Rep. Marjorie Taylor Greene (R-Georgia) announced at a town hall Thursday night that she won’t vote for any federal spending packages unless several of her demands are met — chief among them, an impeachment of President Joe Biden and an end to investigations into former President Donald Trump.
Like many Republicans in Congress who are pushing for an impeachment inquiry into Biden, Greene’s opinion is based on unfounded claims that the president — in his capacity as vice president during the Obama administration — engaged in shady business dealings with his son, Hunter Biden, and his business partners.
These claims, which have been peddled by Republicans on social media and in interviews with right-wing media, have not been backed by concrete evidence; some Republicans have publicly admitted that the calls for impeachment are primarily about making Biden look bad in the run-up to the 2024 presidential election.
During her town hall meeting in Floyd County, Georgia, on Thursday, Greene said that she would oppose an upcoming vote on federal spending because Republican leaders in the House hadn’t committed to impeaching Biden.
“I’ve already decided I will not vote to fund the government unless we have passed an impeachment inquiry on Joe Biden,” Greene told her constituents.
Greene also demanded actions to protect Trump from the several legal inquiries he currently faces, including the defunding of special counsel Jack Smith’s office.
Greene listed other items as her “red line in the sand,” including the funding of “mask mandates, vaccine mandates and COVID [protections],” and additional funding for U.S. military support to Ukraine.
Biden administration officials have described Greene’s comments as “extreme.”
“The last thing the American people deserve is for extreme House members to trigger a government shutdown that hurts our economy, undermines our disaster preparedness, and forces our troops to work without guaranteed pay,” White House spokesperson Andrew Bates said shortly after Greene’s comments were made public.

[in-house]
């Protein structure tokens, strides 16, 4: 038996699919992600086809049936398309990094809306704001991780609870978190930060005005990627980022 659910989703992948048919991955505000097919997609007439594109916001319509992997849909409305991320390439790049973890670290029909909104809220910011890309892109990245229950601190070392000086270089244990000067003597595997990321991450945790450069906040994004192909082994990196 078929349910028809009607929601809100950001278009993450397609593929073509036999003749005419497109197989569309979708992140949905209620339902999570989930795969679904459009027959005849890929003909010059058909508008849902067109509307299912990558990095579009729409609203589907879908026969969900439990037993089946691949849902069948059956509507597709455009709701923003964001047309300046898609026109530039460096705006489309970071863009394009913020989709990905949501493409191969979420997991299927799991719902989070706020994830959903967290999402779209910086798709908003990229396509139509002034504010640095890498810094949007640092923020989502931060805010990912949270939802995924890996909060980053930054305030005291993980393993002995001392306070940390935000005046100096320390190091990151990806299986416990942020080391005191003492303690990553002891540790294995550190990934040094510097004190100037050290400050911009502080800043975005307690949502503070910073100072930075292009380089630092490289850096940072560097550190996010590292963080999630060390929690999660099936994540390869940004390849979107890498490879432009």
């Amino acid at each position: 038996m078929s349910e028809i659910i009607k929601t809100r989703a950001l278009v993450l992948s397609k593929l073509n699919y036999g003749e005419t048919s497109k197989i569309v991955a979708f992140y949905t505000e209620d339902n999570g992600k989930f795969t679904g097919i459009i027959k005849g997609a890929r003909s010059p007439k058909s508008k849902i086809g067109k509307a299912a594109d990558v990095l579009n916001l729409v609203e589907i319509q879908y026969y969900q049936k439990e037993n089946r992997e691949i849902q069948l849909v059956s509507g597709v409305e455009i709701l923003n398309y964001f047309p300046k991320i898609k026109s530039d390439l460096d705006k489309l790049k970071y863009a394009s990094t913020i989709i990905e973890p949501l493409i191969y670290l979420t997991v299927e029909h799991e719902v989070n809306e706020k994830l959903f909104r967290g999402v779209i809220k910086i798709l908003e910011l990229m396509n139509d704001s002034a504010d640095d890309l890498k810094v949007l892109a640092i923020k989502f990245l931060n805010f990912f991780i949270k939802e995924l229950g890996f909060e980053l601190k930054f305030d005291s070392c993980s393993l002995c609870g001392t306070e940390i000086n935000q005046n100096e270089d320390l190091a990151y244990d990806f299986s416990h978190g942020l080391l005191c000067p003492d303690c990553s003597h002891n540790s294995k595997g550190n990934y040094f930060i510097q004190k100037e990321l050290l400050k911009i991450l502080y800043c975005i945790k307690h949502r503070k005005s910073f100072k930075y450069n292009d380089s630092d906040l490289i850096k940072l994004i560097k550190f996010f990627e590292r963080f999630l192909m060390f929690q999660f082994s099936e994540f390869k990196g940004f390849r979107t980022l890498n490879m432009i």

It’s possible that Greene’s ultimatums are an attempt to demonstrate her loyalty to Trump, as Greene has said that she believes she’s “on a list” of potential choices for Trump’s vice president in the 2024 election. The former president demanded that Republicans impeach Biden in posts earlier this week on his social media platform, Truth Social.
In those same posts, Trump disparaged the two impeachments he faced while in office, as well as investigations into his efforts to overturn the 2020 presidential race.
“These lowlifes Impeached me TWICE,” Trump wrote, “and Indicted me FOUR TIMES.”
“Either IMPEACH the BUM, or fade into OBLIVION,” Trump added in a warning to Republican leaders.
Polling demonstrates that Americans would view an impeachment effort against Biden with skepticism.
According to a Public Policy Polling survey conducted August 23-24, 56 percent of Americans believe that an impeachment inquiry into Biden would be “a political stunt,” while only 38 percent believe that it would be “a serious effort to investigate important problems.” The poll also found that 61 percent of Americans don’t want Biden to be impeached without evidence that he received bribes or enacted government policies due to his son’s business dealings.
“MAGA Republicans’ impeachment promises are nothing more than a partisan political stunt designed to hurt President Biden, and the American people know it,” Leslie Dach, a senior adviser with the Congressional Integrity Project, which commissioned the poll, said in a statement.
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